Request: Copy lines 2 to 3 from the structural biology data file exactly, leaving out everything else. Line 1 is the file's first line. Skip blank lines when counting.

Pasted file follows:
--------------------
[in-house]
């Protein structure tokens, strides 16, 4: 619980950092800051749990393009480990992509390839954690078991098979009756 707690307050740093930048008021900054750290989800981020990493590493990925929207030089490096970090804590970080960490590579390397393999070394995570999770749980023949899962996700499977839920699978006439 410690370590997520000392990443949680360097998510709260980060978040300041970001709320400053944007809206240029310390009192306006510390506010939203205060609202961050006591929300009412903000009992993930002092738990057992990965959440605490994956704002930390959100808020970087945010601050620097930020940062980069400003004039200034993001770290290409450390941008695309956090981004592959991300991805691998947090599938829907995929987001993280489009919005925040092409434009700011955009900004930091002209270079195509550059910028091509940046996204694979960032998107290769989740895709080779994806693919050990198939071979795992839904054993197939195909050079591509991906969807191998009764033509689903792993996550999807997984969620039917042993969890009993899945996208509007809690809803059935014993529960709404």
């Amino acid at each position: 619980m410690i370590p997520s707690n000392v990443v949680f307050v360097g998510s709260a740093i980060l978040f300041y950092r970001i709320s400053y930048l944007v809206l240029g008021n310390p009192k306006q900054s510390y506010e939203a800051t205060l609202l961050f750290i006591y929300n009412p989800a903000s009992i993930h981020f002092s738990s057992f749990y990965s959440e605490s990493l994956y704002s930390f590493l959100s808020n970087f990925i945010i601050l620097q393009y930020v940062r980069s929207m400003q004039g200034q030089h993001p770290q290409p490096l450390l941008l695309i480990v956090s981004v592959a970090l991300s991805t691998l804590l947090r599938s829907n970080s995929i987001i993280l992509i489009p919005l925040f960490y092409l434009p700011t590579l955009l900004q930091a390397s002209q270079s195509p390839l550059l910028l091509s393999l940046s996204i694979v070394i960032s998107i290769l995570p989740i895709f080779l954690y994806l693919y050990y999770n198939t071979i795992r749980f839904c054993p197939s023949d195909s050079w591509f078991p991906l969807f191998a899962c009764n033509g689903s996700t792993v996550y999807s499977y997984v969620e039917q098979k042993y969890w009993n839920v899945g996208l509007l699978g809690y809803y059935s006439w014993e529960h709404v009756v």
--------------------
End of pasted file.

């Protein structure tokens, strides 16, 4: 619980950092800051749990393009480990992509390839954690078991098979009756 707690307050740093930048008021900054750290989800981020990493590493990925929207030089490096970090804590970080960490590579390397393999070394995570999770749980023949899962996700499977839920699978006439 410690370590997520000392990443949680360097998510709260980060978040300041970001709320400053944007809206240029310390009192306006510390506010939203205060609202961050006591929300009412903000009992993930002092738990057992990965959440605490994956704002930390959100808020970087945010601050620097930020940062980069400003004039200034993001770290290409450390941008695309956090981004592959991300991805691998947090599938829907995929987001993280489009919005925040092409434009700011955009900004930091002209270079195509550059910028091509940046996204694979960032998107290769989740895709080779994806693919050990198939071979795992839904054993197939195909050079591509991906969807191998009764033509689903792993996550999807997984969620039917042993969890009993899945996208509007809690809803059935014993529960709404």
């Amino acid at each position: 619980m410690i370590p997520s707690n000392v990443v949680f307050v360097g998510s709260a740093i980060l978040f300041y950092r970001i709320s400053y930048l944007v809206l240029g008021n310390p009192k306006q900054s510390y506010e939203a800051t205060l609202l961050f750290i006591y929300n009412p989800a903000s009992i993930h981020f002092s738990s057992f749990y990965s959440e605490s990493l994956y704002s930390f590493l959100s808020n970087f990925i945010i601050l620097q393009y930020v940062r980069s929207m400003q004039g200034q030089h993001p770290q290409p490096l450390l941008l695309i480990v956090s981004v592959a970090l991300s991805t691998l804590l947090r599938s829907n970080s995929i987001i993280l992509i489009p919005l925040f960490y092409l434009p700011t590579l955009l900004q930091a390397s002209q270079s195509p390839l550059l910028l091509s393999l940046s996204i694979v070394i960032s998107i290769l995570p989740i895709f080779l954690y994806l693919y050990y999770n198939t071979i795992r749980f839904c054993p197939s023949d195909s050079w591509f078991p991906l969807f191998a899962c009764n033509g689903s996700t792993v996550y999807s499977y997984v969620e039917q098979k042993y969890w009993n839920v899945g996208l509007l699978g809690y809803y059935s006439w014993e529960h709404v009756v």